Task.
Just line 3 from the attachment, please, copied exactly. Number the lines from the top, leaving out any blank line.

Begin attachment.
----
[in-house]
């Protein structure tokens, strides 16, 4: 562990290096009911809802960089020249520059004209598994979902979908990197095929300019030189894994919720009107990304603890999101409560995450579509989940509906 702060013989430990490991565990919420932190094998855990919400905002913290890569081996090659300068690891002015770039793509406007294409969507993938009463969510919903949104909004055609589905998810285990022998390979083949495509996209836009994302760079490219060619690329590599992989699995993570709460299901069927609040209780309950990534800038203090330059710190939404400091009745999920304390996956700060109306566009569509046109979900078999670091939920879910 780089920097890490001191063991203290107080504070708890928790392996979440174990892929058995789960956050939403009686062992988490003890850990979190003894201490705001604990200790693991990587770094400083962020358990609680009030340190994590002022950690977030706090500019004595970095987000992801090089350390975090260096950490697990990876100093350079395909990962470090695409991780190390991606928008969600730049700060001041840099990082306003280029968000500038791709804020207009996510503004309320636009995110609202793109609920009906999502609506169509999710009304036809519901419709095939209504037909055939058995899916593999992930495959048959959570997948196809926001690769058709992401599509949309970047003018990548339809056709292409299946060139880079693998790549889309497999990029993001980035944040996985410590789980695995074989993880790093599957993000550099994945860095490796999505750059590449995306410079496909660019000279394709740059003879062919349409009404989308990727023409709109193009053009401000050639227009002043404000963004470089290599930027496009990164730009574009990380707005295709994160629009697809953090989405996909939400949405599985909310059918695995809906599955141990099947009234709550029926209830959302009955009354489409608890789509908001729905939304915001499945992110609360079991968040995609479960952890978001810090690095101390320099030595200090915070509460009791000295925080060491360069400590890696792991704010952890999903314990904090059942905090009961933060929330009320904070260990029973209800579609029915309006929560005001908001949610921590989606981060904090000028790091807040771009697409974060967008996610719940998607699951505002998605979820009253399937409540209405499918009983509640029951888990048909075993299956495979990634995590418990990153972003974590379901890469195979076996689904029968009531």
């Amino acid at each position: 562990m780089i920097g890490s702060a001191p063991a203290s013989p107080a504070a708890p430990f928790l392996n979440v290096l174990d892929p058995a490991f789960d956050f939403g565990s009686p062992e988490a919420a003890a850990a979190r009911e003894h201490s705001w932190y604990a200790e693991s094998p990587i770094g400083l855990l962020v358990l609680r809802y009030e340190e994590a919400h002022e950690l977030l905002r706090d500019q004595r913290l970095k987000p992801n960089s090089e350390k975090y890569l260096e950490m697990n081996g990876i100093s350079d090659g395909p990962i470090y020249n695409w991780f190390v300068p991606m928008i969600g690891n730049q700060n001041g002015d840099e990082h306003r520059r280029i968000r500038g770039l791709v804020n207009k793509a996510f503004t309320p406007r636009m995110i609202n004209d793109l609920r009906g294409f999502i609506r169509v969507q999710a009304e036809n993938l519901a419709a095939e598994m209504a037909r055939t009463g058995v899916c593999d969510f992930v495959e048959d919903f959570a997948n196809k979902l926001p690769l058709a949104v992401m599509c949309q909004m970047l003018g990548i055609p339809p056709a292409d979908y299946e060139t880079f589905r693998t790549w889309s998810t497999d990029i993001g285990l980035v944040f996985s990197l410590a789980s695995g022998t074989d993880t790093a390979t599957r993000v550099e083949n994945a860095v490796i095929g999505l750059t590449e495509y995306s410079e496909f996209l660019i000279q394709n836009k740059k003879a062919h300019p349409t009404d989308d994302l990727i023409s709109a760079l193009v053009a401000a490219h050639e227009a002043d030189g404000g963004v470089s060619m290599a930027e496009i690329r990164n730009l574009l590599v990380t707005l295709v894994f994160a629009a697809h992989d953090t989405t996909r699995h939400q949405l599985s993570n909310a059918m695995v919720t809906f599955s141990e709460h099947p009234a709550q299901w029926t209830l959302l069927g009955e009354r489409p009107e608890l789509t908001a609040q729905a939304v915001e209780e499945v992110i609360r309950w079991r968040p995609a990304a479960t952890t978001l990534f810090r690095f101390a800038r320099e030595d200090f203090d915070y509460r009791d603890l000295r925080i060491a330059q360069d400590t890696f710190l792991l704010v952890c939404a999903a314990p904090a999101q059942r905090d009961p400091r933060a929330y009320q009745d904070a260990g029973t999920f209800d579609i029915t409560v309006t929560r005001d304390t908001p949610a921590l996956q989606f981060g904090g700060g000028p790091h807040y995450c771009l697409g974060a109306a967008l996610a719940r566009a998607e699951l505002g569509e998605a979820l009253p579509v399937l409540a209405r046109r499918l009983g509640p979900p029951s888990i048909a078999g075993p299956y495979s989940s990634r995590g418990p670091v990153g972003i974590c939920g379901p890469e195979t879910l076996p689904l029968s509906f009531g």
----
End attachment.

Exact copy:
């Amino acid at each position: 562990m780089i920097g890490s702060a001191p063991a203290s013989p107080a504070a708890p430990f928790l392996n979440v290096l174990d892929p058995a490991f789960d956050f939403g565990s009686p062992e988490a919420a003890a850990a979190r009911e003894h201490s705001w932190y604990a200790e693991s094998p990587i770094g400083l855990l962020v358990l609680r809802y009030e340190e994590a919400h002022e950690l977030l905002r706090d500019q004595r913290l970095k987000p992801n960089s090089e350390k975090y890569l260096e950490m697990n081996g990876i100093s350079d090659g395909p990962i470090y020249n695409w991780f190390v300068p991606m928008i969600g690891n730049q700060n001041g002015d840099e990082h306003r520059r280029i968000r500038g770039l791709v804020n207009k793509a996510f503004t309320p406007r636009m995110i609202n004209d793109l609920r009906g294409f999502i609506r169509v969507q999710a009304e036809n993938l519901a419709a095939e598994m209504a037909r055939t009463g058995v899916c593999d969510f992930v495959e048959d919903f959570a997948n196809k979902l926001p690769l058709a949104v992401m599509c949309q909004m970047l003018g990548i055609p339809p056709a292409d979908y299946e060139t880079f589905r693998t790549w889309s998810t497999d990029i993001g285990l980035v944040f996985s990197l410590a789980s695995g022998t074989d993880t790093a390979t599957r993000v550099e083949n994945a860095v490796i095929g999505l750059t590449e495509y995306s410079e496909f996209l660019i000279q394709n836009k740059k003879a062919h300019p349409t009404d989308d994302l990727i023409s709109a760079l193009v053009a401000a490219h050639e227009a002043d030189g404000g963004v470089s060619m290599a930027e496009i690329r990164n730009l574009l590599v990380t707005l295709v894994f994160a629009a697809h992989d953090t989405t996909r699995h939400q949405l599985s993570n909310a059918m695995v919720t809906f599955s141990e709460h099947p009234a709550q299901w029926t209830l959302l069927g009955e009354r489409p009107e608890l789509t908001a609040q729905a939304v915001e209780e499945v992110i609360r309950w079991r968040p995609a990304a479960t952890t978001l990534f810090r690095f101390a800038r320099e030595d200090f203090d915070y509460r009791d603890l000295r925080i060491a330059q360069d400590t890696f710190l792991l704010v952890c939404a999903a314990p904090a999101q059942r905090d009961p400091r933060a929330y009320q009745d904070a260990g029973t999920f209800d579609i029915t409560v309006t929560r005001d304390t908001p949610a921590l996956q989606f981060g904090g700060g000028p790091h807040y995450c771009l697409g974060a109306a967008l996610a719940r566009a998607e699951l505002g569509e998605a979820l009253p579509v399937l409540a209405r046109r499918l009983g509640p979900p029951s888990i048909a078999g075993p299956y495979s989940s990634r995590g418990p670091v990153g972003i974590c939920g379901p890469e195979t879910l076996p689904l029968s509906f009531g």